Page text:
I can find my way to these bookstores well enough that if I were to be reincarnated into a pigeon I’d probably find myself flying to these same places every day. The funny thing is, though, that stepping inside them is different. See, the thing is that these bookstores are huge—or yuuuuuuuuuuuuge, as the next Republican nominee for President of the United States likes to say. Two floors seems to be the minimum, even in secondhand shops, with some shops having shelves that literally touch the ceiling. How the hell am I supposed to reach up there? These bookshops seem bereft of ladders, which makes me think that the sellers are saving all the best books for themselves at the top. I mean, there’s also the fact that the average height of a British citizen is a good 10 cm taller than my current height, which isn’t too bad but maybe 10 cm makes all the difference. You know how hopeless I am at estimating things, so it’s not like I would know. Part of the reason why I keep coming back to certain bookstores is to think of new ways to reach these hidden books. I’m not even sure if I want them, but just the simple fact of them being out of my reach makes me want them more. I mean, I could be missing out on the book that defines my life. My whole life! I suppose I could ask for help from these aforementioned 10 cm taller individuals, but I’d rather be left to my own bearings. My pilgrimages are very personal events, you know.

These bookshops, these quiet areas where I constantly lose myself, become markers through which I can find myself in a busy throng of people.

But in all honesty, I get lost every time I go in. Doesn’t matter where it is—Skoobs in the Brunswick, Foyles on Tottenham Court Road,Waterstones on Picadilly/Tottenham Road/Gower Street, London Review Bookshopon Bury Place, Libreria Bookshop in Brick Lane—I know how to get there, but I get lost the second I step inside. I don’t even know what I do, or how I decide what books to pick up … does anyone? I don’t know. I kind of just walk around, maybe sit down and have some coffee (a lot of these bookshops have cafes in them, which reeks of capitalism but I’m too deep in it to care). Sometimes I get a flat white, but sometimes I get a latte because it’s often 10 pence cheaper, which doesn’t seem like a lot but really does once you’re a budgeting college student like I am. Sure, I could take the tube to Chinatown instead of walking for 20 minutes, or I could use the 2 pounds and 40 pence to buy a Pelican book on the origins of plastic. I mean, it’s not even a contest.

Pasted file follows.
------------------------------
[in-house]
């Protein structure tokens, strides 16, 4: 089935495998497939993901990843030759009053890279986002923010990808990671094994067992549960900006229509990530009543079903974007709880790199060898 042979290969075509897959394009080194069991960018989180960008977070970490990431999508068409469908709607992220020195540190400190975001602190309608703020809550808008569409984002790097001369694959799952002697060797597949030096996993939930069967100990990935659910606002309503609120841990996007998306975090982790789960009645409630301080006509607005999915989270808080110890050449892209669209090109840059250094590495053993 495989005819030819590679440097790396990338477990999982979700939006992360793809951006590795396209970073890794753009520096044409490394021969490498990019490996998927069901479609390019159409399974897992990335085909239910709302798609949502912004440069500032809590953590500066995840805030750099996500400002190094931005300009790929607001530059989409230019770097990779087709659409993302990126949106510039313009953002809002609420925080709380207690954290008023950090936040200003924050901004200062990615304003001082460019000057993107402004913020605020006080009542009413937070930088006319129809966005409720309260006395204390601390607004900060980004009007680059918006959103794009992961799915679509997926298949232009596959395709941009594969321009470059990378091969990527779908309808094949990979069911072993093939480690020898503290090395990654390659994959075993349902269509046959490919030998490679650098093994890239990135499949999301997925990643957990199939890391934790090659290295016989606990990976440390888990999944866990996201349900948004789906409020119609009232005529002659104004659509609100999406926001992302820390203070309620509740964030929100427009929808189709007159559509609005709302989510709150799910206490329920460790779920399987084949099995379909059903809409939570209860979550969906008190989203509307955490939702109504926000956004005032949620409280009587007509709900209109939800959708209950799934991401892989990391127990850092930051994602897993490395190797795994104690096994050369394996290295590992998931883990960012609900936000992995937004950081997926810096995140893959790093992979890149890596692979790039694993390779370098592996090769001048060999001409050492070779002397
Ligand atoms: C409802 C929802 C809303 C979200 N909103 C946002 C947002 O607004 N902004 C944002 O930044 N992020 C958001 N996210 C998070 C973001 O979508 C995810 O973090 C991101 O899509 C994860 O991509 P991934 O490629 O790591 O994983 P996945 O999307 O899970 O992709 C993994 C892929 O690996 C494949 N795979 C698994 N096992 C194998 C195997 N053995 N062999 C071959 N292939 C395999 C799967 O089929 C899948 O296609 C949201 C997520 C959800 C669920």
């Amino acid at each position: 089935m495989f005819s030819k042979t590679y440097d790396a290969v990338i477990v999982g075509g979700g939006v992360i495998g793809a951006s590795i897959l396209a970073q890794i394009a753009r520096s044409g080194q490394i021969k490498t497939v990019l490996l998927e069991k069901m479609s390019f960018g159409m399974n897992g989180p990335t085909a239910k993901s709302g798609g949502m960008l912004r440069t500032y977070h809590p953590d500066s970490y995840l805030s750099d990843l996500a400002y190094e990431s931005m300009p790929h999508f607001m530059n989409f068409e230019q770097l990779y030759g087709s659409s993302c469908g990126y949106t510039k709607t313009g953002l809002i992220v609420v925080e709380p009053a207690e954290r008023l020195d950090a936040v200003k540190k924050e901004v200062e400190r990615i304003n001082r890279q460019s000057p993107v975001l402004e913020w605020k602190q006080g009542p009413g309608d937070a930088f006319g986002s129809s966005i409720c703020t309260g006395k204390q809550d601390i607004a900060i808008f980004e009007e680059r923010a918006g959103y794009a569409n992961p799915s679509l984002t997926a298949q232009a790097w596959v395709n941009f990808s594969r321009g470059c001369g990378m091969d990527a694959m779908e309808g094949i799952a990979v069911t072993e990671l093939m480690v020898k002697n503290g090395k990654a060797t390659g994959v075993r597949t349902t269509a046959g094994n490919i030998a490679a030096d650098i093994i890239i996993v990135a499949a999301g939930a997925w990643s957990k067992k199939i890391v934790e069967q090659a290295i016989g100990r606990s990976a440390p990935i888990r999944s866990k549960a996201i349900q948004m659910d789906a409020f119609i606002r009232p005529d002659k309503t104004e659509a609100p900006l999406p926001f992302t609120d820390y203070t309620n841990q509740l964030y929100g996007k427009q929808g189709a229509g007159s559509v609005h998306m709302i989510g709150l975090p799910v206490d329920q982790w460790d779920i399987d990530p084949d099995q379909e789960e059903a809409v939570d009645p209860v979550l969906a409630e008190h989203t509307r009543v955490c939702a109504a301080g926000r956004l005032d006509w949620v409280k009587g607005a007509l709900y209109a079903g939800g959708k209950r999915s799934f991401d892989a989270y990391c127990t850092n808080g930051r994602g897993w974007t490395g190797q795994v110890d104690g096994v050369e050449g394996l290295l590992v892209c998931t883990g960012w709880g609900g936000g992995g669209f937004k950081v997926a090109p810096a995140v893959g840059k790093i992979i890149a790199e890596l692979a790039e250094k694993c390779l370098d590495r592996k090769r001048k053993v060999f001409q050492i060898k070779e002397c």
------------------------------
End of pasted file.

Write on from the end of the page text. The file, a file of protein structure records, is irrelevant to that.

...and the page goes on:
My London bookshops have become part of my routine and I go to a different one each day. So that means that each day, you can find me pacing up and down the aisles, picking stuff up and putting them down again, and being a quiet nuisance who doesn’t even spend any money but will sometimes cave in and buy 5 new books in one go. Throw me into the city again, however, and that’s different. I don’t even need Google Maps at this point, I’m so well-acquainted with the area (area being an ambiguous term, by which I mean whichever Bookshop Area I am currently in) that I’ll even take the side streets home just for kicks. Isn’t it funny? These bookshops, these quiet areas where I constantly lose myself, become markers through which I can find myself in a busy throng of people. I guess that’s kind of ironic, considering that as I was leaving class I overheard these two girls finding directions for this, like, really good Korean place? that costs around 6 pounds? and is, like, really popular? and also super near?

FYI, the Korean joint she’s talking about is two minutes away from campus. Honey, you’ve been here for a little over a month. Get it together. I’ve eaten there at least four times in the past two weeks. It’s also a straight walk to the London Review Bookshop and the adjacent London Review Cake Shop, also known as the place where all time recedes into a vacuum.